GEMA/HS Dispatch March 2018 Edition - Page 6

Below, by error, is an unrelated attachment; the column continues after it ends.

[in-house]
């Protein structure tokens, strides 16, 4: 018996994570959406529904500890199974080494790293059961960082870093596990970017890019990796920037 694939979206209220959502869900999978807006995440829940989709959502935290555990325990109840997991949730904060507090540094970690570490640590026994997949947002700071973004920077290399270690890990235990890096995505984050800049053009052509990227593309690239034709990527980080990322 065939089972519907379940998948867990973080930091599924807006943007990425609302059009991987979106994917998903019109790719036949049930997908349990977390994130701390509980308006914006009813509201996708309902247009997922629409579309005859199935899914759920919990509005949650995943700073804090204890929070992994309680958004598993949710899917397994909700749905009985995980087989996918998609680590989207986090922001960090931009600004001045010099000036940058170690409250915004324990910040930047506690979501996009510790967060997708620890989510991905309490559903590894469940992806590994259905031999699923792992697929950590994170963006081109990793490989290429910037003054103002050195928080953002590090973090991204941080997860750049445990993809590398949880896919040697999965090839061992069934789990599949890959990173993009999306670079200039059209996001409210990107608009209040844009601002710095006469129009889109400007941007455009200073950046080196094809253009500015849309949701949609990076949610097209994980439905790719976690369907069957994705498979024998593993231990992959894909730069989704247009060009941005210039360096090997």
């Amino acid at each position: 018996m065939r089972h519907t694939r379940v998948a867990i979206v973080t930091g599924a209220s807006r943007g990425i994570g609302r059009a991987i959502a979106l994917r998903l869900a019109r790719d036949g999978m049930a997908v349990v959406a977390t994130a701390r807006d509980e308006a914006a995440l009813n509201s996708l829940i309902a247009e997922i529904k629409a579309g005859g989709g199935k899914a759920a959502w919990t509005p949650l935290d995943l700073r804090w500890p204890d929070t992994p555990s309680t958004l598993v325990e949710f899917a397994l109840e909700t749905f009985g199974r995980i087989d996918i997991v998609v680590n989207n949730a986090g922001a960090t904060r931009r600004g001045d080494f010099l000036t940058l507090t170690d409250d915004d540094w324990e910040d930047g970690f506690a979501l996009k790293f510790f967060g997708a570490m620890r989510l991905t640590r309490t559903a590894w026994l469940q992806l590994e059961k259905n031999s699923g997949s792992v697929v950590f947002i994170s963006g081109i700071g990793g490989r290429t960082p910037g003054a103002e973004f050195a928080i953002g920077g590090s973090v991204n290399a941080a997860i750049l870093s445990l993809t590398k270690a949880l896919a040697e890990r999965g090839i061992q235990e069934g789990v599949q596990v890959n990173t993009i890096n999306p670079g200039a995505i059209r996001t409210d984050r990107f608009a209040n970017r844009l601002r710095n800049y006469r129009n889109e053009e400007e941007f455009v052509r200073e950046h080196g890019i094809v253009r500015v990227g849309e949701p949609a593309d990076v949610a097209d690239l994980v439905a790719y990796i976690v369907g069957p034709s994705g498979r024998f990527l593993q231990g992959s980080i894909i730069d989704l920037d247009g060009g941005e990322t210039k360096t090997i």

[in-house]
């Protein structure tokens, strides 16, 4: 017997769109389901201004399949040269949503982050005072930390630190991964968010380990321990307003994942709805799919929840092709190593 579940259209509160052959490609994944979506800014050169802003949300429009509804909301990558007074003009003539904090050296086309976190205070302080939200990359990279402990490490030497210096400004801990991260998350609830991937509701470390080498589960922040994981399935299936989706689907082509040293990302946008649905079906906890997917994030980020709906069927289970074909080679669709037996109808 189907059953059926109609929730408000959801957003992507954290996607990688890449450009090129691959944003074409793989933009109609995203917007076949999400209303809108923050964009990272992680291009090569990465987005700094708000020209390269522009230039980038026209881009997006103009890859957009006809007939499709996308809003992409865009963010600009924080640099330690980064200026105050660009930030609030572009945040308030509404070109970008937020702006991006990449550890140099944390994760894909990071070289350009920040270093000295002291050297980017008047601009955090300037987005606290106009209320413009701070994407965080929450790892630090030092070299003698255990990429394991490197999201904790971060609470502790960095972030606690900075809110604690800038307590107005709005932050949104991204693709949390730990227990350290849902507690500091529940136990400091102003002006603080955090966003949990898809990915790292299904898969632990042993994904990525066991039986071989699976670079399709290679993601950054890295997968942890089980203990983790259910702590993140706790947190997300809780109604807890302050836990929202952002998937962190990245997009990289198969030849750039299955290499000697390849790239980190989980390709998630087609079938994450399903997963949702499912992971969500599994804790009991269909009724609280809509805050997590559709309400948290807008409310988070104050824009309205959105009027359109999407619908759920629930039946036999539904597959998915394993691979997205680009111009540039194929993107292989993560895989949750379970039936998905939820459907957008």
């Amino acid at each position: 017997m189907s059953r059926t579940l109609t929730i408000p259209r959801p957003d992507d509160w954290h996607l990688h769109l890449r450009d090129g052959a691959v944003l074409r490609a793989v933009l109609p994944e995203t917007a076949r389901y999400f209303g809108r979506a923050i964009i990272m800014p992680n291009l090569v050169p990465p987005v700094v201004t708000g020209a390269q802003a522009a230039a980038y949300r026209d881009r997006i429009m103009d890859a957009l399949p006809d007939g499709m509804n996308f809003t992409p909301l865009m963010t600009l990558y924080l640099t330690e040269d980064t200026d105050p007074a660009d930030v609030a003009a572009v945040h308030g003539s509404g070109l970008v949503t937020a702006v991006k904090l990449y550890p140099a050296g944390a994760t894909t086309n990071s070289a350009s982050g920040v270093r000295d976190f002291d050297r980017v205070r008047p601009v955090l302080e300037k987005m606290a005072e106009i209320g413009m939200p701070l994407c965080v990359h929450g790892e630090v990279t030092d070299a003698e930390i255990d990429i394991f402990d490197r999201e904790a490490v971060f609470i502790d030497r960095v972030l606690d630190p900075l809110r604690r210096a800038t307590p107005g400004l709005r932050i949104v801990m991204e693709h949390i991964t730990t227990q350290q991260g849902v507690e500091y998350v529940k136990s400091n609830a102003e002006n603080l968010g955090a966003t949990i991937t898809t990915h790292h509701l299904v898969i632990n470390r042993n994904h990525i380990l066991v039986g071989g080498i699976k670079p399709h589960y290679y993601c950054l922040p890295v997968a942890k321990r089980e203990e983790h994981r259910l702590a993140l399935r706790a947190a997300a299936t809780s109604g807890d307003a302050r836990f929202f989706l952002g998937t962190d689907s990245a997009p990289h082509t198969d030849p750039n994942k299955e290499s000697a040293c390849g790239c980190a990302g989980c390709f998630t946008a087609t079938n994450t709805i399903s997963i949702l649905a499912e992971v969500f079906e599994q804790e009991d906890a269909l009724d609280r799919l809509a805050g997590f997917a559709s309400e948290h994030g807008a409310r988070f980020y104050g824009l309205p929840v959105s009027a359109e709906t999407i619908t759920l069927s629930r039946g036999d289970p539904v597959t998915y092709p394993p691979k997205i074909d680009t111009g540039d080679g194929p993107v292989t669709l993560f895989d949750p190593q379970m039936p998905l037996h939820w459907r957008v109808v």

salt in an Olympic sized pool, she can smell it.” Once the second week of training is complete, the teams and their instructors then travel across the state for another two weeks of extensive explosives training in Augusta with the Richmond County Sheriff’s Office. After a rigorous five-week course, instructors put each handler and K-9 team to the final test. This exam requires the teams to successfully identify hidden explosives in several different scenarios including building searches, luggage, open areas and vehicles. Instructors Turner and Donald McVean with the Richmond County Sheriff’s Office, planted a total of 20 odors and the teams are required to successfully find 18 out of the 20 to receive certification. The standards for being a GEMA/HS certified explosives detection K-9 are some the toughest in the nation, but Turner said with the climate of the world today, it’s necessary. “We’re seeing more and more creative ways to utilize explosives and reign terror on folks. These guys are very highly trained and by the time they leave here, not only do they know a good bit about dogs, they also learn quite a bit about counter terrorism,” said Turner. Taylor said the GEMA/HS state program offers the counties a critical asset. “Anytime that we can make our county safer is going to help us and, in the long run, homeland security efforts statewide.” Even before the teams set foot on training grounds, their K-9s are hand selected with the help of Keys and Turner, who look for a few critical facets in dogs. To make the first cut as a GEMA/ HS EOD K-9 a dog must show they've got the drive, the hunt, and the game – willingness to hunt an odor. Twenty-two K-9s made the cut when the program started and that number has now doubled. GEMA/HS not only funds the K-9s for each of these counties, but also their vehicles, equipment, supplies, training aids and the explosives for training exercises. They also receive additional funding towards maintenance and vehicle replacement. Typically a K-9 can serve the state up to eight or nine years. Once the dog retires, GEMA/HS works to replace the team with a new K-9 and handler. The training for these EOD K-9 teams doesn’t end at certification. GEMA/HS provides K-9s and their trainers a lifetime of training. Now that these dogs are certified, GEMA/HS and the state of Georgia have four more EOD K-9 teams to serve the people of Georgia and protect homeland security. GEMA/HS EOD K-9 Team Facts • 1in 10 dogs makes the cut to become an EOD K-9 • Each K-9 can cost up to $12,000 • With equipment, vehicles and training, each GEMA/HS K-9 EOD Team costs $100,000 • Most GEMA/HS EOD K-9s originate from Germany and Columbia P.O.S.T. instructors bring training to Georgia responders By Brandy Mai P ublic safety is a function of our society that’s carried out by peace officers in multiple agencies and organizations. Georgia Peace Officer Standards and Training Council oversees training of all peace officers for the state, to ensure the highest degree of excellence in public safety. One such way they provide this training is by certifying individuals as P.O.S.T. instructors who can teach public safety courses in their home communities. Instructors are certified through an extensive 80-hour training course that’s taught at the Georgia Public Safety Training Center and other satellite locations throughout the state. The course is taught with two weeks of on-site training, a week of course development that’s done at the student’s home agency, and one teachback that occurs after the student graduates. “The standards are set very high for this course,” said Jeff Miller, Director of Certification and Training for Georgia P.O.S.T. “With approximately 10,000 certified instructors across the state who can deliver training, it makes our courses more readily accessible.” Continuing education credits from P.O.S.T. are offered for each course taught by a certified instructor, which helps employees of myriad agencies and departments receive professional development credit for the training they receive. Tim Reeve, a Field Coordinator for Georgia Emergency Management and Homeland Security Agency, went through the course nearly a decade ago, but the adult learning skills he was taught have helped him in all the courses he’s brought to county EMAs and various agencies. “We do a lot of field delivery training,” he said. “The course taught us to teach, as well as develop training programs based on objectives.” According to Ed Westbrook, GEMA/HS’s Training and Exercise Program Manager, Reeve is one of approximately 20 people within the agency to have this certification. “Our field and homeland security coordinators are using this training to deliver courses out in the field,” said Westbrook. “They use it for teaching safety in the schools, planning and preparedness with the county EMAs, and other trainings that may be needed. What they can offer really covers a lot of topics.” Having the GEMA/HS field and homeland security coordinators provide teaching in the field is a great benefit to GEMA/HS and emergency management operations across the state, but, according to Westbrook, it’s not the biggest benefit. “This certification means we are teaching at the highest standard in the state of Georgia. This puts our agency into the profession of public safety and allows us to teach alongside those professionals.” For Claude Craig, Whitfield County EMA Director, having instructors provide training in his county eliminates the expense and travel burden for his employees. It also helps key emergency management personnel take the courses together. “We can host a class with our fire department, po